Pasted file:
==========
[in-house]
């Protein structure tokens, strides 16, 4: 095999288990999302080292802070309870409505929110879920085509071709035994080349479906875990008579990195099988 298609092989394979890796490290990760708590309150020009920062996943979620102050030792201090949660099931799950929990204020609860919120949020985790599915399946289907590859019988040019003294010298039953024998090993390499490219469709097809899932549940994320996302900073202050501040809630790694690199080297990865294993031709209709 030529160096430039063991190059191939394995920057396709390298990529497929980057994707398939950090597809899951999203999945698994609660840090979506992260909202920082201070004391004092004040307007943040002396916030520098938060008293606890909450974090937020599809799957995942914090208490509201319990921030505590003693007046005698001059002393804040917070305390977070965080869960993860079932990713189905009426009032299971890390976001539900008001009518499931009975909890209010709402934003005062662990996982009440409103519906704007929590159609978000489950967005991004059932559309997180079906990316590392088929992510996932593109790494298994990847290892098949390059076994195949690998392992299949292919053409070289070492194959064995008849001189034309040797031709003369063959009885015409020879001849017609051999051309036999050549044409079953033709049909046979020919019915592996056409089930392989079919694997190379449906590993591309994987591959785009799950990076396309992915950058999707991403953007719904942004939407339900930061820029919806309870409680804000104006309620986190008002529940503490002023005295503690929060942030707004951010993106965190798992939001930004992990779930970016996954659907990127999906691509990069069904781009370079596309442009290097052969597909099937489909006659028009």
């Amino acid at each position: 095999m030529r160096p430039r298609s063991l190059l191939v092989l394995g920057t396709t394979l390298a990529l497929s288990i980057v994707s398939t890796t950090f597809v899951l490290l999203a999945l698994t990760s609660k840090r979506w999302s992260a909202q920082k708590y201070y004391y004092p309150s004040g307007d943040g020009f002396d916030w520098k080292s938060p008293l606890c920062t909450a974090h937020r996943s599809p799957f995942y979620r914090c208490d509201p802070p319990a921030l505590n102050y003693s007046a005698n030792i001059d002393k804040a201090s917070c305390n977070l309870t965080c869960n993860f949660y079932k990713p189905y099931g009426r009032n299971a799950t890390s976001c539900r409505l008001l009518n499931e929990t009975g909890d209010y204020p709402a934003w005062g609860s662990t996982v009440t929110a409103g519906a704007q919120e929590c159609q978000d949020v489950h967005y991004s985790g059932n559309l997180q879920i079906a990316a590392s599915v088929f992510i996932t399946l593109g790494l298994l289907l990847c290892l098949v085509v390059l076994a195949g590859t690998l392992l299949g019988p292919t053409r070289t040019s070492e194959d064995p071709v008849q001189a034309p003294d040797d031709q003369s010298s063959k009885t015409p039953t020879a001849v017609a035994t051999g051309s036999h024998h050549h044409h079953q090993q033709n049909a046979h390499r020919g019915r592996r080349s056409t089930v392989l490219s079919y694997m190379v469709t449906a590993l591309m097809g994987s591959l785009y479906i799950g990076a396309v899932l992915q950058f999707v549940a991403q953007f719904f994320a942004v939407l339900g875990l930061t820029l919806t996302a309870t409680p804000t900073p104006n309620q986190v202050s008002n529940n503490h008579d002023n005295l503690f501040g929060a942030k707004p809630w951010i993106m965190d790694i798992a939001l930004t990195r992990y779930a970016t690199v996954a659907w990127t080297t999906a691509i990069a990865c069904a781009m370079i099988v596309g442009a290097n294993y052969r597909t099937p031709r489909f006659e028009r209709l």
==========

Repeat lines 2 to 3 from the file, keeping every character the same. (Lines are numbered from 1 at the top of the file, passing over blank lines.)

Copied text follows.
């Protein structure tokens, strides 16, 4: 095999288990999302080292802070309870409505929110879920085509071709035994080349479906875990008579990195099988 298609092989394979890796490290990760708590309150020009920062996943979620102050030792201090949660099931799950929990204020609860919120949020985790599915399946289907590859019988040019003294010298039953024998090993390499490219469709097809899932549940994320996302900073202050501040809630790694690199080297990865294993031709209709 030529160096430039063991190059191939394995920057396709390298990529497929980057994707398939950090597809899951999203999945698994609660840090979506992260909202920082201070004391004092004040307007943040002396916030520098938060008293606890909450974090937020599809799957995942914090208490509201319990921030505590003693007046005698001059002393804040917070305390977070965080869960993860079932990713189905009426009032299971890390976001539900008001009518499931009975909890209010709402934003005062662990996982009440409103519906704007929590159609978000489950967005991004059932559309997180079906990316590392088929992510996932593109790494298994990847290892098949390059076994195949690998392992299949292919053409070289070492194959064995008849001189034309040797031709003369063959009885015409020879001849017609051999051309036999050549044409079953033709049909046979020919019915592996056409089930392989079919694997190379449906590993591309994987591959785009799950990076396309992915950058999707991403953007719904942004939407339900930061820029919806309870409680804000104006309620986190008002529940503490002023005295503690929060942030707004951010993106965190798992939001930004992990779930970016996954659907990127999906691509990069069904781009370079596309442009290097052969597909099937489909006659028009």
């Amino acid at each position: 095999m030529r160096p430039r298609s063991l190059l191939v092989l394995g920057t396709t394979l390298a990529l497929s288990i980057v994707s398939t890796t950090f597809v899951l490290l999203a999945l698994t990760s609660k840090r979506w999302s992260a909202q920082k708590y201070y004391y004092p309150s004040g307007d943040g020009f002396d916030w520098k080292s938060p008293l606890c920062t909450a974090h937020r996943s599809p799957f995942y979620r914090c208490d509201p802070p319990a921030l505590n102050y003693s007046a005698n030792i001059d002393k804040a201090s917070c305390n977070l309870t965080c869960n993860f949660y079932k990713p189905y099931g009426r009032n299971a799950t890390s976001c539900r409505l008001l009518n499931e929990t009975g909890d209010y204020p709402a934003w005062g609860s662990t996982v009440t929110a409103g519906a704007q919120e929590c159609q978000d949020v489950h967005y991004s985790g059932n559309l997180q879920i079906a990316a590392s599915v088929f992510i996932t399946l593109g790494l298994l289907l990847c290892l098949v085509v390059l076994a195949g590859t690998l392992l299949g019988p292919t053409r070289t040019s070492e194959d064995p071709v008849q001189a034309p003294d040797d031709q003369s010298s063959k009885t015409p039953t020879a001849v017609a035994t051999g051309s036999h024998h050549h044409h079953q090993q033709n049909a046979h390499r020919g019915r592996r080349s056409t089930v392989l490219s079919y694997m190379v469709t449906a590993l591309m097809g994987s591959l785009y479906i799950g990076a396309v899932l992915q950058f999707v549940a991403q953007f719904f994320a942004v939407l339900g875990l930061t820029l919806t996302a309870t409680p804000t900073p104006n309620q986190v202050s008002n529940n503490h008579d002023n005295l503690f501040g929060a942030k707004p809630w951010i993106m965190d790694i798992a939001l930004t990195r992990y779930a970016t690199v996954a659907w990127t080297t999906a691509i990069a990865c069904a781009m370079i099988v596309g442009a290097n294993y052969r597909t099937p031709r489909f006659e028009r209709l």